Dating a non jew

Schonfeld notes that Gardenswartz and members of his congregation quickly deemed his intermarriage proposal unworkable.

And she says that while the teen leaders of United Synagogue Youth changed the language they use to describe “healthy Jewish dating,” they did not alter their policy.

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Half of Reform Jews marry Jews, compared with nearly three-quarters of Conservative Jews and 98 percent of Orthodox Jews.

And here’s the weightiest of Pew’s statistics for those wary of intermarriage: While 96 percent of Jews married to Jews are raising their children in the Jewish faith, just 20 percent of Jews married to non-Jews are.

As he put it, an increasing number of Jews are recognizing that “intermarriage is a fact of life, as gravity is.” In the 1970s, when large numbers of American Jews began choosing non-Jewish partners, the Reform movement’s Central Conference of American Rabbis maintained its official opposition to intermarriage but decided to allow its rabbis to choose for themselves whether to preside at such weddings.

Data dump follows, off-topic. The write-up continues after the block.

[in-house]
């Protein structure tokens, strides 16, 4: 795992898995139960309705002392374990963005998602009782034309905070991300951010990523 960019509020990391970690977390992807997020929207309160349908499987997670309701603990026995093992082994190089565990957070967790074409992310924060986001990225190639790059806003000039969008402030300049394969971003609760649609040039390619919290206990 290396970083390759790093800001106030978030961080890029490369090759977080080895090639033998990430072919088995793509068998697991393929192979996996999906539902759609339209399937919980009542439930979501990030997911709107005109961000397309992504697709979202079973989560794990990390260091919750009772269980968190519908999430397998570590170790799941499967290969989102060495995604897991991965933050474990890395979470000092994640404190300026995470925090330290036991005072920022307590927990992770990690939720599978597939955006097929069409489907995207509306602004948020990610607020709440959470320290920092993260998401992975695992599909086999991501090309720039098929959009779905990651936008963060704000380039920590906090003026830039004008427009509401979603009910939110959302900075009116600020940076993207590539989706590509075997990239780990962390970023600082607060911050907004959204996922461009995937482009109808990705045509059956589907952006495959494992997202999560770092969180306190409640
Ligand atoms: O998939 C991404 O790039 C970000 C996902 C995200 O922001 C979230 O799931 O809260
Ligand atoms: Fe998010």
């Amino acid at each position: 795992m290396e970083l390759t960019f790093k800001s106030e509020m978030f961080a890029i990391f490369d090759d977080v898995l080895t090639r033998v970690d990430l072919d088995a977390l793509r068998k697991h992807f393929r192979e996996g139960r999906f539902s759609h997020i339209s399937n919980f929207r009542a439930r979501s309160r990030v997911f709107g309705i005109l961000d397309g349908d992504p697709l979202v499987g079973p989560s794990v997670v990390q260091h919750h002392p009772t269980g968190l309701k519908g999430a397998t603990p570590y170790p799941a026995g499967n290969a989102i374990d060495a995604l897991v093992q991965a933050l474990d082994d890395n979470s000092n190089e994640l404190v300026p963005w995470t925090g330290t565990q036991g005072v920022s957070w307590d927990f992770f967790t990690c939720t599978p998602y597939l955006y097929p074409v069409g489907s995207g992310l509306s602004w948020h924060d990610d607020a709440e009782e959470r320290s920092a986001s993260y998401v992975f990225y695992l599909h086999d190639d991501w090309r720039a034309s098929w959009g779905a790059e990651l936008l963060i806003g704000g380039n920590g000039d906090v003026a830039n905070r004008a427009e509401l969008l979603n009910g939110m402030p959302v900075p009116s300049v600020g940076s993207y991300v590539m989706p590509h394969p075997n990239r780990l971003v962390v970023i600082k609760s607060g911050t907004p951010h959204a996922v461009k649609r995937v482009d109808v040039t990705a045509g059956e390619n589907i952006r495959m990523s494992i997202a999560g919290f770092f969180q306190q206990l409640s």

That change did not sit well with many, even within Reform Judaism.

But not everyone is so convinced that the teens’ vote and the demise of Gardenswartz’s proposal simply reinforce the status quo.

In various corners of the Conservative community, it appears as if some are mulling — for better or worse — a loosening of the rules that govern dating and marriage.

She loves me as much but religious beliefs are getting in the way.

Dear Rabbi, I’m getting married in October to a girl who is not Jewish (she is Hindu, born in India) and we’re having a difficult time finding a Rabbi who will marry us. And do you have any recommendations for Rabbis that would consider performing the ceremony.

Dear [email protected], For Jews, “marrying within the faith” isn’t a cultural preference or prejudice.

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